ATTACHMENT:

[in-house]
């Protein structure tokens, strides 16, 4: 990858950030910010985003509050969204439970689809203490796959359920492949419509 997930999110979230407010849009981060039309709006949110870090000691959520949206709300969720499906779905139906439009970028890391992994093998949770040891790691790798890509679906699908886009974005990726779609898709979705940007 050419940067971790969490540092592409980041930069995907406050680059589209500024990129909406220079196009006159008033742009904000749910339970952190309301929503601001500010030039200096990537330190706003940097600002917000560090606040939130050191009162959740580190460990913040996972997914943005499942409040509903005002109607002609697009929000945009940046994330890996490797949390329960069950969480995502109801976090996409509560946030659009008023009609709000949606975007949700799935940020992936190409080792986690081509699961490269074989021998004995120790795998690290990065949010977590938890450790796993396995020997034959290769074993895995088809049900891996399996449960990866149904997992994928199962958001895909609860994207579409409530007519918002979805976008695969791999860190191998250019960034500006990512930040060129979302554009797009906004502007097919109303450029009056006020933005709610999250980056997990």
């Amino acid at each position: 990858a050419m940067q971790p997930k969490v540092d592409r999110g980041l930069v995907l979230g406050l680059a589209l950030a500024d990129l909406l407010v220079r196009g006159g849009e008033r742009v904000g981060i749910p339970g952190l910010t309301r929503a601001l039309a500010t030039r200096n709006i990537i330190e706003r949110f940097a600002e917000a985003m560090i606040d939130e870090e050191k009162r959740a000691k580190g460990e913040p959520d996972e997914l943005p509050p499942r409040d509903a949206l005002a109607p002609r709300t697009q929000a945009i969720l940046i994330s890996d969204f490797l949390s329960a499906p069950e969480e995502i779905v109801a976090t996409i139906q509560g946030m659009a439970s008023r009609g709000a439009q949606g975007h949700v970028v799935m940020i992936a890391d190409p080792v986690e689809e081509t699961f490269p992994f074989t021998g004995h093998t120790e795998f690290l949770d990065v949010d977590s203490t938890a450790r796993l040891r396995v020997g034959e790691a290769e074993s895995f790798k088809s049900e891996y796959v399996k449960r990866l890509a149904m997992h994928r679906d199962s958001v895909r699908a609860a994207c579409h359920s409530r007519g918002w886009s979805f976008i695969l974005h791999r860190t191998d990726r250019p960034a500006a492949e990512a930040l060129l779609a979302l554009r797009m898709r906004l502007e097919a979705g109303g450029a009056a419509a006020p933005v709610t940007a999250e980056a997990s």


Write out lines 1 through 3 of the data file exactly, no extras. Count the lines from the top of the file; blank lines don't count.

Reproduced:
[in-house]
């Protein structure tokens, strides 16, 4: 990858950030910010985003509050969204439970689809203490796959359920492949419509 997930999110979230407010849009981060039309709006949110870090000691959520949206709300969720499906779905139906439009970028890391992994093998949770040891790691790798890509679906699908886009974005990726779609898709979705940007 050419940067971790969490540092592409980041930069995907406050680059589209500024990129909406220079196009006159008033742009904000749910339970952190309301929503601001500010030039200096990537330190706003940097600002917000560090606040939130050191009162959740580190460990913040996972997914943005499942409040509903005002109607002609697009929000945009940046994330890996490797949390329960069950969480995502109801976090996409509560946030659009008023009609709000949606975007949700799935940020992936190409080792986690081509699961490269074989021998004995120790795998690290990065949010977590938890450790796993396995020997034959290769074993895995088809049900891996399996449960990866149904997992994928199962958001895909609860994207579409409530007519918002979805976008695969791999860190191998250019960034500006990512930040060129979302554009797009906004502007097919109303450029009056006020933005709610999250980056997990």
């Amino acid at each position: 990858a050419m940067q971790p997930k969490v540092d592409r999110g980041l930069v995907l979230g406050l680059a589209l950030a500024d990129l909406l407010v220079r196009g006159g849009e008033r742009v904000g981060i749910p339970g952190l910010t309301r929503a601001l039309a500010t030039r200096n709006i990537i330190e706003r949110f940097a600002e917000a985003m560090i606040d939130e870090e050191k009162r959740a000691k580190g460990e913040p959520d996972e997914l943005p509050p499942r409040d509903a949206l005002a109607p002609r709300t697009q929000a945009i969720l940046i994330s890996d969204f490797l949390s329960a499906p069950e969480e995502i779905v109801a976090t996409i139906q509560g946030m659009a439970s008023r009609g709000a439009q949606g975007h949700v970028v799935m940020i992936a890391d190409p080792v986690e689809e081509t699961f490269p992994f074989t021998g004995h093998t120790e795998f690290l949770d990065v949010d977590s203490t938890a450790r796993l040891r396995v020997g034959e790691a290769e074993s895995f790798k088809s049900e891996y796959v399996k449960r990866l890509a149904m997992h994928r679906d199962s958001v895909r699908a609860a994207c579409h359920s409530r007519g918002w886009s979805f976008i695969l974005h791999r860190t191998d990726r250019p960034a500006a492949e990512a930040l060129l779609a979302l554009r797009m898709r906004l502007e097919a979705g109303g450029a009056a419509a006020p933005v709610t940007a999250e980056a997990s």